Strato Flash. Free flight power model, for .049 engine.
Quote: "Strato-Flash, by MS 'Pete' Andrews.
They laughed when I, the indoor addict, sat down to build a gassie, for they thought I didn't know which end of the broom to use as a glue stick, but look what resulted: a high-performance Class AA gassie with a wing loading of 2-1/2 ounces per hundred square inches, a minimum drag body consistent with ease of construction, a new super-duper slim pointed airfoil and wing construction, retracting landing gear, and a long stab moment arm making the Strato Flash climb like a homesick angel and glide like a seagull.
Designing a ship that does not require downthrust, sidethrust, up-thrust, warped wing, or turned rudders, and yet is very stable, with a fast climb and a low sinking speed was quite a job; I'll try to explain my procedure step by step.
Concentrating on the problem of airfoils, I realized there has not been much research on low-speed airfoils, so I fell back on my experiments with indoor airfoils and their characteristics. These experi-ments had convinced me that an airfoil with a sharp leading edge, and a smooth arc form of the upper camber of from 5% to 6% of the chord would give me the best results, especially when used on a wing whose aspect ratio was approximately 6 to 1.
To maintain a smooth airflow over the airfoil, I found it necessary to use sheet balsa to cover the forward rise of the upper camber as far back as possible without adding too much weight. This led me to the idea of using sheet leading and trailing edges, thereby saving quite a bit of weight without sacrificing strength. Due to the skin stress this con-struction properly made has less tendency to warp than the standard solid spar wing.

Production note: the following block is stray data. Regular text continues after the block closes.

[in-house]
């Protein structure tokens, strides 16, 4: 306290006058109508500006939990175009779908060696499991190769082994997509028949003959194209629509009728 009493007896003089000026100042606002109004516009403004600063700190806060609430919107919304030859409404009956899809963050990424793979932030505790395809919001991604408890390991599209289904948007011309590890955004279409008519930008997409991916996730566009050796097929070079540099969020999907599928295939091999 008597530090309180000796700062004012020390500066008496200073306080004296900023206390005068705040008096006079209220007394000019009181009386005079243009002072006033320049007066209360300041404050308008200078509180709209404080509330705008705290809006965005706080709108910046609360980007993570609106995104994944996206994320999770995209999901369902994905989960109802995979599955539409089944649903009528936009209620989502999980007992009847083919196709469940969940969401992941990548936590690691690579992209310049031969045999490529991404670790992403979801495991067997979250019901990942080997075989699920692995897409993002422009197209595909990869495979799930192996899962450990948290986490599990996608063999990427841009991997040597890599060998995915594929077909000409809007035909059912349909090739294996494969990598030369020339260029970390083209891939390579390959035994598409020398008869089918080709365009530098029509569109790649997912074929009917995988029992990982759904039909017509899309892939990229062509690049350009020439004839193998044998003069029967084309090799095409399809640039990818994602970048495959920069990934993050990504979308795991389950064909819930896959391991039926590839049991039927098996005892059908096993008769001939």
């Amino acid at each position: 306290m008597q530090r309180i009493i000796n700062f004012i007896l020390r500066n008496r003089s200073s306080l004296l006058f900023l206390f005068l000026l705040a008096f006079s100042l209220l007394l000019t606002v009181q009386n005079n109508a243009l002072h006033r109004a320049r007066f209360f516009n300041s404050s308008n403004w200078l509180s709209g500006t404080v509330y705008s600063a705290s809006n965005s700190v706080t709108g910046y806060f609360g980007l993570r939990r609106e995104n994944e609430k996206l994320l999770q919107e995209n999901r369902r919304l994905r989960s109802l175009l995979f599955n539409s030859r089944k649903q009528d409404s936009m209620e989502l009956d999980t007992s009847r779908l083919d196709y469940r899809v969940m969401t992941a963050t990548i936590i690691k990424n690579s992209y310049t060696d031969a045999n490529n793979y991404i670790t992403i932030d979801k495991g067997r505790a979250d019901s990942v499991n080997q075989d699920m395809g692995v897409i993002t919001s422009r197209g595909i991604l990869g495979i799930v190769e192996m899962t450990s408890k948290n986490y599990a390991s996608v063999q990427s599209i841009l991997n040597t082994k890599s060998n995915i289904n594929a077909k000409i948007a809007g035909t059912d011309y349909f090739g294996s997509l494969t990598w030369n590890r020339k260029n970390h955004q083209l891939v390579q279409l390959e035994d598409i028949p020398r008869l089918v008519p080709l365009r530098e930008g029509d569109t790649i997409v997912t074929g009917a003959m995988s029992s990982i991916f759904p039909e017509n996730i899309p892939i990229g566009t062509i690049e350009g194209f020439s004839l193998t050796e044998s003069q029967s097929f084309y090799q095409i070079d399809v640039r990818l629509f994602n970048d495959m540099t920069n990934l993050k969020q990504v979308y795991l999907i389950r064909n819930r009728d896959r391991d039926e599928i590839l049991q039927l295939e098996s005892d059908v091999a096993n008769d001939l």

My next problem was to test the effects of varying camber sections in the stabilizer, and this led to rather pleasing results, for by varying the camber percentage in the stab I acquired control over the climb characteristics of the plane under power. This was another development of my indoor experiments, since they had shown that an 8% airfoil in the stab would furnish the best climb and the most stable flight pattern, while the 10% stab airfoil had too much lift effect during the climb, and the 6% airfoil in the stab resulted in an attitude of climb that could bring about a stall, and had an erratic flight pattern due to its unbalanced condition. I proved this point on my gassie for the 10% stab on the Strato-Flash made the plane fly level with the ground under full power, and the 8% stab airfoil as shown on the plans made the ship climb at an angle of approximately 50 degrees - which to my way of thinking results in the maximum altitude under full power.
The long stabilizer moment arm was necessary to insure stability under full power and to utilize the lift of the stabilizer. The pylon wing mount was used to reduce the angular difference between wing and stab and thus reduce profile drag, and to counteract the torque..."
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Update 27/02/2019: Added article, thanks to RFJ.
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